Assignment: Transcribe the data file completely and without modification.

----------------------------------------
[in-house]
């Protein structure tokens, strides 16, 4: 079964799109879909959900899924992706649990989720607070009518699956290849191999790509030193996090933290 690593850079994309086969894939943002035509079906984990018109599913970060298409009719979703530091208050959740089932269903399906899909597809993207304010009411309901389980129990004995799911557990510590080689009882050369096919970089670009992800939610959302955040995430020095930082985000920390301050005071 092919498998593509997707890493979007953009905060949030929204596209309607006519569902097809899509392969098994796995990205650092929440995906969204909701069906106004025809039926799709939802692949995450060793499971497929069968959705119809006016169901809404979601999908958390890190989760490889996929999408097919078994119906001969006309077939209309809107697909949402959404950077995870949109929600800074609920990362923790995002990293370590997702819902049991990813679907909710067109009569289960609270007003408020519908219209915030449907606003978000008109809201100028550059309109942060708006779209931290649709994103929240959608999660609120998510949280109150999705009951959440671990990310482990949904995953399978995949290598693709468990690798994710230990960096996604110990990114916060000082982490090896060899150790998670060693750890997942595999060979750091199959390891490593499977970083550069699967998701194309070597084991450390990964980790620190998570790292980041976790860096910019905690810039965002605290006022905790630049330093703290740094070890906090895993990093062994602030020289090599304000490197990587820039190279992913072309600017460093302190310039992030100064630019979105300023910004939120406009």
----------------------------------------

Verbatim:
[in-house]
């Protein structure tokens, strides 16, 4: 079964799109879909959900899924992706649990989720607070009518699956290849191999790509030193996090933290 690593850079994309086969894939943002035509079906984990018109599913970060298409009719979703530091208050959740089932269903399906899909597809993207304010009411309901389980129990004995799911557990510590080689009882050369096919970089670009992800939610959302955040995430020095930082985000920390301050005071 092919498998593509997707890493979007953009905060949030929204596209309607006519569902097809899509392969098994796995990205650092929440995906969204909701069906106004025809039926799709939802692949995450060793499971497929069968959705119809006016169901809404979601999908958390890190989760490889996929999408097919078994119906001969006309077939209309809107697909949402959404950077995870949109929600800074609920990362923790995002990293370590997702819902049991990813679907909710067109009569289960609270007003408020519908219209915030449907606003978000008109809201100028550059309109942060708006779209931290649709994103929240959608999660609120998510949280109150999705009951959440671990990310482990949904995953399978995949290598693709468990690798994710230990960096996604110990990114916060000082982490090896060899150790998670060693750890997942595999060979750091199959390891490593499977970083550069699967998701194309070597084991450390990964980790620190998570790292980041976790860096910019905690810039965002605290006022905790630049330093703290740094070890906090895993990093062994602030020289090599304000490197990587820039190279992913072309600017460093302190310039992030100064630019979105300023910004939120406009």